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  • Writer's pictureAlasdair Bruce

The Desert


The Middle East is a deeply sensorial place. Aromas and flavours, rich in their variety and piquancy, laden the air of bustling bazaars and swelling souks. Byzantine mosaics and glistening ornate metals bring a bright glow to daily life.

But even where there is no hubbub, where the pace of life is peeled back, one can find a sensory intensity that is just as pleasing. The desert, in its vast sandy sprawl beyond the reaches of urbanity, lends fervour to the senses.


The desert is a canvas that catches and throws the changing light of day with magnificent flair. The mesmeric stillness of dusk and dawn, as the expanse laid out before you changes from pink to red to gold and back again as the sun continues its quotidian quest across the sky. An otherworldly aura prevails: the dunes, like the scales of sleeping giants, cast shard-like shadows over the undulating sands; each whisper of wind carries with it a different message from afar. It is upon these sands that the senses truly come alive.


Like wisps of smoke floating, breezelessly but inexorably in one direction, from burning Bakhoor and other incense, travellers have traversed these vast spaces, connecting the world through the Middle East. The incense road, which spanned thousands of kilometres, transported frankincense and myrrh from the very lands in which you find yourselves now.

The essence of Bakhoor, even in the arid embrace of the desert, will evoke a lush garden where towering trees and vibrant plants flourish, where the trickling of a nearby fountain is ambient to birdsong. Close your eyes and imagine it.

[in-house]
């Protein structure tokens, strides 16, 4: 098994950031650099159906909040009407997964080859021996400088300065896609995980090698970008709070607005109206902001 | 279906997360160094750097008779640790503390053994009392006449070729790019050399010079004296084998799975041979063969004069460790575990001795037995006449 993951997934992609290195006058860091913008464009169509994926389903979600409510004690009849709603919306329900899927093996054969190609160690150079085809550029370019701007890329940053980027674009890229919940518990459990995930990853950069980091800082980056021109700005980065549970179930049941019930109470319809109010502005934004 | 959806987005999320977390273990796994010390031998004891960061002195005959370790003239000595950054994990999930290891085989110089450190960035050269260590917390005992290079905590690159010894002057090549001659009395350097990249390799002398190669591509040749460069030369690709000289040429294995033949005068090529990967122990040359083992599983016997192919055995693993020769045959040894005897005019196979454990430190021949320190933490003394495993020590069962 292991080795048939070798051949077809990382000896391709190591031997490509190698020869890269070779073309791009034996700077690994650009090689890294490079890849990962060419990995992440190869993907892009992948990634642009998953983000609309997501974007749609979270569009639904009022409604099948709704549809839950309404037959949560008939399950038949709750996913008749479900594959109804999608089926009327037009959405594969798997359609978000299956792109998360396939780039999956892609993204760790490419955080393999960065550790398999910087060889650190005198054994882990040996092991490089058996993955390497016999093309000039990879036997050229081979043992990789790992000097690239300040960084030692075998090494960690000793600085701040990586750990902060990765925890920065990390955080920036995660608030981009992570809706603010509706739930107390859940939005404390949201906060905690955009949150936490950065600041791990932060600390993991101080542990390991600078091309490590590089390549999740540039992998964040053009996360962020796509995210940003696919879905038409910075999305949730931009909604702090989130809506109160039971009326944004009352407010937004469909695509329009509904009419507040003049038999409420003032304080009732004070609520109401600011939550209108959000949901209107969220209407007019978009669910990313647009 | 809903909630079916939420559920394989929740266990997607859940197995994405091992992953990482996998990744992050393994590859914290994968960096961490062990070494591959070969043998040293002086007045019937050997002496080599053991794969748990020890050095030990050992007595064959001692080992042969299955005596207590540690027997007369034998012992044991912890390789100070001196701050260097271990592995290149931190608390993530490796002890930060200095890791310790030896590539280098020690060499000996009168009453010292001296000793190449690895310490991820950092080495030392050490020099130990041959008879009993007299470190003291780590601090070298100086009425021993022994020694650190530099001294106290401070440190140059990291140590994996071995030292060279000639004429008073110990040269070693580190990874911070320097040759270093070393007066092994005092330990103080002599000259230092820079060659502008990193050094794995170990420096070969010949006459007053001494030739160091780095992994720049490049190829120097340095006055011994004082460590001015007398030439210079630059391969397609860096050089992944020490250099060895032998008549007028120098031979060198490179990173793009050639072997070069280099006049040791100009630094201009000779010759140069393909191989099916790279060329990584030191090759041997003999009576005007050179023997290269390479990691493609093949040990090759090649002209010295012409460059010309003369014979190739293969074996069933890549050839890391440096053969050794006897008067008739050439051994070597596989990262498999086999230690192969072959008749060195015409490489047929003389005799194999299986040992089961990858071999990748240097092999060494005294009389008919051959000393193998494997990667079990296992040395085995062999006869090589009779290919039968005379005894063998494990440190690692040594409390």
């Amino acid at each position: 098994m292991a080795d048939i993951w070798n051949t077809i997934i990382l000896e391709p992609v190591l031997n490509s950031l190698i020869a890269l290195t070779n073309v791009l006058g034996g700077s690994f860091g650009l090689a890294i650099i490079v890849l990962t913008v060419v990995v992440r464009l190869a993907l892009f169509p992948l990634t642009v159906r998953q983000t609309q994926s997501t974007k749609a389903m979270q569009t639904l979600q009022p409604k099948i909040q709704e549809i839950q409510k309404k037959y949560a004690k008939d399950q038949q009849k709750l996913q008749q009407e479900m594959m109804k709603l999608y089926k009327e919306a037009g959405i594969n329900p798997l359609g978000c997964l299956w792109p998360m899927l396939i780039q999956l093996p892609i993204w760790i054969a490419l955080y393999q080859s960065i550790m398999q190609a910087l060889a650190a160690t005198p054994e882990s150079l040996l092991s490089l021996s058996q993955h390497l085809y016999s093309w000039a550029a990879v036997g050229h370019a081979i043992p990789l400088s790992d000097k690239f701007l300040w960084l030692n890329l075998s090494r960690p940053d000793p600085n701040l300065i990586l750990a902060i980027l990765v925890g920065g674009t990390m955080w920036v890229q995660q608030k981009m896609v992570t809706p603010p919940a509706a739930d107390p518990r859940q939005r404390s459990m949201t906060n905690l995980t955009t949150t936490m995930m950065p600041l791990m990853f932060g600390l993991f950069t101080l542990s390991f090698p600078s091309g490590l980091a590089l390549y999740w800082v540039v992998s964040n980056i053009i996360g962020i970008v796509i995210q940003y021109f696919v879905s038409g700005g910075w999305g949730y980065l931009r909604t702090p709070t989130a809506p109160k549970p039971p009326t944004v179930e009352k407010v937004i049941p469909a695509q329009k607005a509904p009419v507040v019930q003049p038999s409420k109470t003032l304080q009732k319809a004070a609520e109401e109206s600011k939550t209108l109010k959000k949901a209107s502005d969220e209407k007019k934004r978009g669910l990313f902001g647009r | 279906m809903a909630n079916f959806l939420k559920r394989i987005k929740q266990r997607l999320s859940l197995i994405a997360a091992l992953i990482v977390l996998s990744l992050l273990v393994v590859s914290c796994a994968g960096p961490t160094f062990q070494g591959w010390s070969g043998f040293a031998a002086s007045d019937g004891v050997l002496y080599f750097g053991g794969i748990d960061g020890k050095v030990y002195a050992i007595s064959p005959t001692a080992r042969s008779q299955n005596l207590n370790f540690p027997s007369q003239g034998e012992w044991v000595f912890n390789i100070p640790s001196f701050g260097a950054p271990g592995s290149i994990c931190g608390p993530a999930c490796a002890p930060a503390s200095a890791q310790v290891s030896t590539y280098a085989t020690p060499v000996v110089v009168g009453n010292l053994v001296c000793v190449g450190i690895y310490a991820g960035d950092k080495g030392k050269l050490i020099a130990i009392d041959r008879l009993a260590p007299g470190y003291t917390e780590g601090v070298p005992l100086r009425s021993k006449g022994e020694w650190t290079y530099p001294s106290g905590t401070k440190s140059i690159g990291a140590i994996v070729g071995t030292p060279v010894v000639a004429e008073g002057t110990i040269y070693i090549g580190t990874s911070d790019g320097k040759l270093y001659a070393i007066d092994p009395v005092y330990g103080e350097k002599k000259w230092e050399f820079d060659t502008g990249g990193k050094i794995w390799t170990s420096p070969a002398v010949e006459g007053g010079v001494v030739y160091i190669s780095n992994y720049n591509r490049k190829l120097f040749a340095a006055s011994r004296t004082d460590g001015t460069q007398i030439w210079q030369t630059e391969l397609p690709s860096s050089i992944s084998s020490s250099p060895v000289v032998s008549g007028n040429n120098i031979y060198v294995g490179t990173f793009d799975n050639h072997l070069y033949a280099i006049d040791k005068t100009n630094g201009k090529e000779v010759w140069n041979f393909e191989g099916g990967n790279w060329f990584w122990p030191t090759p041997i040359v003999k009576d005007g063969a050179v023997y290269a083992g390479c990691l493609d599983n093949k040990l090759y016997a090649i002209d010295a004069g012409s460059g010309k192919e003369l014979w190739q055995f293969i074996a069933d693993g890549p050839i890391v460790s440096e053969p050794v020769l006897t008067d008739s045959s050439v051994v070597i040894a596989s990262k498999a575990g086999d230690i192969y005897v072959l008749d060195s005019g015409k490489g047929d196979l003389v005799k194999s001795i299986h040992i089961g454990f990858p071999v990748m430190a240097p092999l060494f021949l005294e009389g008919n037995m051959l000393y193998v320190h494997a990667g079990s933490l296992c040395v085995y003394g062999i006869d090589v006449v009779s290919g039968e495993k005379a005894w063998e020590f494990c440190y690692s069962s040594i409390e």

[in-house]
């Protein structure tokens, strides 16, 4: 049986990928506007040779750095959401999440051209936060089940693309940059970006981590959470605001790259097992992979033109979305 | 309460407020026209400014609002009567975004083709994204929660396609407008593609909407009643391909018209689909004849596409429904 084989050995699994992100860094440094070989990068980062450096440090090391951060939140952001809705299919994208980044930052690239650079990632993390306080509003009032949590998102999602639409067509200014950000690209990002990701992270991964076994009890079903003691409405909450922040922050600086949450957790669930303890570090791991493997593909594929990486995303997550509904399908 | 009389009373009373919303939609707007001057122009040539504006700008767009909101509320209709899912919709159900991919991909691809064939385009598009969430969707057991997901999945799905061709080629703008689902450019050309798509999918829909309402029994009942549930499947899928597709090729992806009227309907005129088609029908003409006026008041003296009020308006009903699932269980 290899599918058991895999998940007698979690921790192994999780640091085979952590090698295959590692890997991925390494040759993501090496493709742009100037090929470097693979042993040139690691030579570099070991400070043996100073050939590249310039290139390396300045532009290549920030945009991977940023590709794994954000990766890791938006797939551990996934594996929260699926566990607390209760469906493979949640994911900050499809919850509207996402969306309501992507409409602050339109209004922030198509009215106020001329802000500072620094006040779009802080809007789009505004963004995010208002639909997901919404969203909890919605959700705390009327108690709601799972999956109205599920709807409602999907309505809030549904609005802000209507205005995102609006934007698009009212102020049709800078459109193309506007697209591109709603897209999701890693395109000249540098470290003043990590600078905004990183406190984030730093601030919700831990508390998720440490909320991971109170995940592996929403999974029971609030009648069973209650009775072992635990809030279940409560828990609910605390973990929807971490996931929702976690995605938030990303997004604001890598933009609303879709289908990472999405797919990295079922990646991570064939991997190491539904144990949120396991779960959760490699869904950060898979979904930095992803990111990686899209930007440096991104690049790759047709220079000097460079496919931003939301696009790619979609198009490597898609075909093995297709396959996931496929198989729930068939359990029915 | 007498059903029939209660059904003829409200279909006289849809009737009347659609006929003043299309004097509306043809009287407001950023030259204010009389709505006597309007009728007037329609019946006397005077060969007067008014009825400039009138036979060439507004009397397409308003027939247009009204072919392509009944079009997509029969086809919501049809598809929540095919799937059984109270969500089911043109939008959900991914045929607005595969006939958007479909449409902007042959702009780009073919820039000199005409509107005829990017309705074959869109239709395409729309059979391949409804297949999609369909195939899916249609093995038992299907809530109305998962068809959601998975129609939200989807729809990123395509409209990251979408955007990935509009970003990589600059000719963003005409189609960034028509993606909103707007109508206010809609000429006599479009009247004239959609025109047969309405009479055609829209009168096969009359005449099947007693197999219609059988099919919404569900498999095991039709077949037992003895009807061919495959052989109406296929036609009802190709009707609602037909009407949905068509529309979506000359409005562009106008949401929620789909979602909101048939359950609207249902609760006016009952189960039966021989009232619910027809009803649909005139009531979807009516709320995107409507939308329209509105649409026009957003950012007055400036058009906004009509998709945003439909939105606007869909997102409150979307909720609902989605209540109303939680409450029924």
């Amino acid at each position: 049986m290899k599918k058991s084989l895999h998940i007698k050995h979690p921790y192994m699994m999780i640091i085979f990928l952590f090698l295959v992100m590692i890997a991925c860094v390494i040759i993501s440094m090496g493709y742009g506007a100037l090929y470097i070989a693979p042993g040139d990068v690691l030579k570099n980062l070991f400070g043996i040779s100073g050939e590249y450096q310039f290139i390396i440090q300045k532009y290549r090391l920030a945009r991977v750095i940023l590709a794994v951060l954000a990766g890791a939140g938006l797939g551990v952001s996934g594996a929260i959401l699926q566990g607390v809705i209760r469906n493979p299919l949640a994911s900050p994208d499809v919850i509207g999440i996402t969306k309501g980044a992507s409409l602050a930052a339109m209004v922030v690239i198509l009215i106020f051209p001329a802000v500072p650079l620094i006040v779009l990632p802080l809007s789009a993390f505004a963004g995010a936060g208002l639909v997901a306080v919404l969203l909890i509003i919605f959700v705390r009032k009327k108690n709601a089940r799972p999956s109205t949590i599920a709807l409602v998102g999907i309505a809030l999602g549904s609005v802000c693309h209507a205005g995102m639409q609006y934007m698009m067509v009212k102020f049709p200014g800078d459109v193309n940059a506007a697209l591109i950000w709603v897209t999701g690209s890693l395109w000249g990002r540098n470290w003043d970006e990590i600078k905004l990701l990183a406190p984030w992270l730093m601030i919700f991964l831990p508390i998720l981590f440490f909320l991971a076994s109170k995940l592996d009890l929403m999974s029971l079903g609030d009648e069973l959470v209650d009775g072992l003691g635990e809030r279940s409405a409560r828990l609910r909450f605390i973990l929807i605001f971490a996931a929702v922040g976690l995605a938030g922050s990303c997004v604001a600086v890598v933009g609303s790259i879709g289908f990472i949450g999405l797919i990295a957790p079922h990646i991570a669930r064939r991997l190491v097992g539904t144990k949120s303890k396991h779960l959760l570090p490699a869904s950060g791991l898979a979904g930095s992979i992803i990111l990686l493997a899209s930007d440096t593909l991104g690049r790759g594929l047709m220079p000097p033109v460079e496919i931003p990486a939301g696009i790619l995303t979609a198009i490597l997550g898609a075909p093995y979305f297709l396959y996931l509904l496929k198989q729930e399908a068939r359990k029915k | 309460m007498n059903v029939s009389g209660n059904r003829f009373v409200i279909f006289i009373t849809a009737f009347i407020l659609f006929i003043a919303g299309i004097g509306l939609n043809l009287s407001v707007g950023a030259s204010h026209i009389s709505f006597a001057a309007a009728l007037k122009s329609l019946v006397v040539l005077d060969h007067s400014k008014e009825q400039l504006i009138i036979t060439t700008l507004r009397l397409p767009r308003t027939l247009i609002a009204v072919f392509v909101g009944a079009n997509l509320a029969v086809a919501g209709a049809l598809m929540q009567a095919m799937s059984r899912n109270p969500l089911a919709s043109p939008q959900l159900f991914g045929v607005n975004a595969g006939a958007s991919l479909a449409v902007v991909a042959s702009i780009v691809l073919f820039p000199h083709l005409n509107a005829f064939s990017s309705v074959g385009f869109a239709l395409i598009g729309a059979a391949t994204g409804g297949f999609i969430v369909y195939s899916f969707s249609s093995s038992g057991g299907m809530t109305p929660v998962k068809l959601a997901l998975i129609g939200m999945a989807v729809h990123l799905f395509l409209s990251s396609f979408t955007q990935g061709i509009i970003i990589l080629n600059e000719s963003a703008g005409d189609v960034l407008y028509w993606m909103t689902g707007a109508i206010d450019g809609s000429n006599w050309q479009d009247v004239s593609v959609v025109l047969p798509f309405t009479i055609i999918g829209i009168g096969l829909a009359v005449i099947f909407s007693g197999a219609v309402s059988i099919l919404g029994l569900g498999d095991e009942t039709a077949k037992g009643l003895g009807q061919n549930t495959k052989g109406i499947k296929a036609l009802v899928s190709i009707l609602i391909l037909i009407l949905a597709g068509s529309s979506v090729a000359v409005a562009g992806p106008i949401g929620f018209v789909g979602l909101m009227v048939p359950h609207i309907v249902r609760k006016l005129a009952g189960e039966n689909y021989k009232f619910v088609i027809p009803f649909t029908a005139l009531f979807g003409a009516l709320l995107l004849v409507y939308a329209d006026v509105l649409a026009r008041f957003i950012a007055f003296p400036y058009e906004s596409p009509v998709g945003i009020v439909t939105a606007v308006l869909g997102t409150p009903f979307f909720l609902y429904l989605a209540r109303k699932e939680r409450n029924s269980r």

It would be a mistake to think of the desert as a place of nothingness. Its beauty exists in the sweeping scale of the starry night as it does within delights, big and small, that grace the Middle East. From the shapeshifting grains of sand that make up the whole, to the softness of the rose petals whose scents have drifted through Arabian cuisine, Islamic tradition and fine perfumes for centuries.

These subtleties of scent and taste, which pirouette on the caressing zephyr, pronounce themselves with louder voices in the quiet of the desert. In springtime, the Al Hajar mountains, which peer over the sea to the north and the sand to the south, burst to life as the Damask roses bloom – an elegant defiance for something seemingly so fragile to take root in such rugged terrain.


Wake! For the Sun, who scattered into flight

The Stars before him from the Field of Night

What better way to stir as the sun spills itself across the red sand than with a cup of coffee? These delicate beans, parched and roasted over an open fire, then ground coarse like the sun-beaten desert sands, are as much a symbol of Middle Eastern hospitality, generosity and sophistication as they are a drink. Away from the thronging crowds, the mores of coffee drinking gain greater intimacy. Served from a traditional Arabian coffee pot, as gold as these lands or as silver as the night sky, savour the welcome personified by each cup.

Soak up these sensations, some stilled and some strengthened by this sandy solitude. The vividness of life in the Middle East is sometimes best appreciated where nothing else seems to be.


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